52 Cave Minerals of San Salvador Island, Bahamas | account. Phosphate minerals in caves have two distinct features: 1) They never form spectacular speleothems that most people are accustom to seeing in caves, mainly occurring as crusts, nodules, lenses, and inconspicuous earthy masses and thus are ignored by most individuals; and 2) they control cave color tonalities (from yellow, ochre, shades of brown, all the way to black). On the other hand, cave scientists find a large variety among the numerous phosphate species because so many are found only if a unique set of conditions are met (Onac et al., 2005; Onac & Effenberger, 2007). Deposition of phosphates in caves is almost always associated with the presence of fresh or desiccated bat/bird guano or large accumulations of fossil skeletal bones. The largest guano deposits are concentrated in caves from low-latitude humid regions, therefore, the highest diversity of phosphate minerals occur there. When the phosphate (PO 4 3) ions are released from guano or bone deposits and combine with the calcium (Ca 2+ ) ions in carbonate rocks, a suite of calcium phosphate minerals will form (e.g., brushite, apatite-(CaOH), whitlockite, etc). If guano accumulates over or near aluminum-rich clay sediments, the Al-rich phosphate assemblage generated will normally include taranakite, crandallite, variscite, etc. The minerals association becomes more exotic if one of the following situations is encountered: ore-related minerals (present in carbonate rocks) interact with phosphate derived from leached guano to form hopeite, tarbuttite, and sampleite (among others) or combustion of guano occurs causing the formation of berlinite. In some caves a little luck is required to collect samples at the right spot and the right time in order to document the presence of ammonia (NH 4 ) rich phosphates. To accomplish such a task, samples must be collected underneath bat hibernation or maternity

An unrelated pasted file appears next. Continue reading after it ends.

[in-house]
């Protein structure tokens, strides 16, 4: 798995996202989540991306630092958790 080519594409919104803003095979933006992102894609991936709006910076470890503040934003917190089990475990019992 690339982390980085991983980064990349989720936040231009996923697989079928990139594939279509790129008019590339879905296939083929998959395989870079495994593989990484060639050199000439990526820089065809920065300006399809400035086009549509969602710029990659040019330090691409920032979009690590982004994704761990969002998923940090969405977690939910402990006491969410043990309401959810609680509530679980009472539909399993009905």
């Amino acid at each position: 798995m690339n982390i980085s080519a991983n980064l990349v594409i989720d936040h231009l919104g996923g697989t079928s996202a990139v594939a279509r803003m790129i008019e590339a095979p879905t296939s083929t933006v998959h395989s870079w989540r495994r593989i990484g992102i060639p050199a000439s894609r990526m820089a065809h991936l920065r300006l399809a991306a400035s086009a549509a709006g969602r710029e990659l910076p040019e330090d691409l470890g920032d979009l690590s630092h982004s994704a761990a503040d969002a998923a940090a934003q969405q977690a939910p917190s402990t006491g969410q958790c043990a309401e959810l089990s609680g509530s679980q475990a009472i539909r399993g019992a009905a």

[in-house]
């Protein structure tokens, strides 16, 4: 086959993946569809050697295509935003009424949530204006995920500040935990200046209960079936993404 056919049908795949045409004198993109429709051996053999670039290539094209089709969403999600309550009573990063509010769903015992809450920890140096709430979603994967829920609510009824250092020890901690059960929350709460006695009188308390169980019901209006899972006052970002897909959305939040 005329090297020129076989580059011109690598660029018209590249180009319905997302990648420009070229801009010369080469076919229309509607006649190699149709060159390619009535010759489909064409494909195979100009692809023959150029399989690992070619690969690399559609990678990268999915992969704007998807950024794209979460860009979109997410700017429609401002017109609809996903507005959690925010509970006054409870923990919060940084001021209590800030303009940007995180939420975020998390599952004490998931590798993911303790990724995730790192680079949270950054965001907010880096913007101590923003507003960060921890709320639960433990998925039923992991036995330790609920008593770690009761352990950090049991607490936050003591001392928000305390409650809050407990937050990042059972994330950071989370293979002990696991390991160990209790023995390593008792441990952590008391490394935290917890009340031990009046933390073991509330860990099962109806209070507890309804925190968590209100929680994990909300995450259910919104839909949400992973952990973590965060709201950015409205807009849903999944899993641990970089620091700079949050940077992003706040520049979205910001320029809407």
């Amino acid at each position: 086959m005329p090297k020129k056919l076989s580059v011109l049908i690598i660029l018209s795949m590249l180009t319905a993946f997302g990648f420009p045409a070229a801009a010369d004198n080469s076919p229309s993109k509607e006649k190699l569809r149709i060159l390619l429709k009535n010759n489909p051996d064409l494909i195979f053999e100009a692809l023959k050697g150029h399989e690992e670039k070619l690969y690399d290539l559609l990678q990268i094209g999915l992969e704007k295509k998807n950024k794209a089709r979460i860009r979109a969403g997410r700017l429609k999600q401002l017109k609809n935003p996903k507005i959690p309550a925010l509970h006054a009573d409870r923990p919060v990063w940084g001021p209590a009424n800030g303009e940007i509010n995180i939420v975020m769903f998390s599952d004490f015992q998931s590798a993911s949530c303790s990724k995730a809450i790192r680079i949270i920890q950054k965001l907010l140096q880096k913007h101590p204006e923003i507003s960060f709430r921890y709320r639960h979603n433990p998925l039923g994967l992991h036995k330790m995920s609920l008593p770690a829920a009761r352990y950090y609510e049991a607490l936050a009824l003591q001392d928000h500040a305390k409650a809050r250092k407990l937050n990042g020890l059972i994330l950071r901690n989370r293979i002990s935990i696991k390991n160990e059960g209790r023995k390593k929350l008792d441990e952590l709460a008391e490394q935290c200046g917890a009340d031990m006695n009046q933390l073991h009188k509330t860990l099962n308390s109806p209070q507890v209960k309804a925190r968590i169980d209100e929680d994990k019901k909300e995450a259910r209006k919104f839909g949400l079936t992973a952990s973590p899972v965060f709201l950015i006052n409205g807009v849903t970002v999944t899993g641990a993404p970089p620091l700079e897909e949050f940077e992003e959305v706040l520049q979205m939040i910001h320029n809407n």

53 | The University of South Florida Karst Studies Series locations. Even so, a short time frame cannot be exceeded because the very soluble nitrogen or ammonium is partially or entirely leached away and the NH 4 -rich phosphates will either transform to other mineral phases or simply disappear. Once ammonia is leached away, only the more common calcium phosphate brushite, ardealite, apatite-(CaOH), etc., remain. Given some particular settings existing within the San Salvador Island caves (mainly the interaction between bat guano and seawater and cave climate), phosphate minerals are more numerous than others from any given chemical class. Below, we characterize each identified phosphate mineral giving some insights on its origin and deposition/stability conditions. Mineral species are considered in alphabetical order. APATITE GROUP Apatite-(CaCl) Ca 5 (PO 4 ) 3 Cl (hexagonal) Apatite-(CaF) Ca 5 (PO 4 ) 3 F (hexagonal) Apatite-(CaOH) Ca 5 (PO 4 ) 3 OH (hexagonal) Following the current guidelines adopted and imposed by the Commission of New Minerals, Nomenclatures and Classification (CNMNC) of the International Mineralogical Association, a suffix nomenclature should be used where multiple chemical elements in parentheses indicate different structural positions such as in the apatite group: Ca 5 (PO 4 ) 3 (Cl,F,OH) (Back & Mandarino, 2008; Burke, 2008). Under the new nomenclature, chlorapatite becomes apatite-(CaCl); hydroxylapatite becomes apatite-(CaOH) and so forth. Carbonate-hydroxylapatite (earlier known as dahllite ), is a very common phosphate mineral that no longer has its original name. Of the three species, by far the most common in caves is apatite(CaOH). This holds true for San Salvador, where it was identified by routine XRD analyses in 11 cavities ( Fig. 32 ). At any of these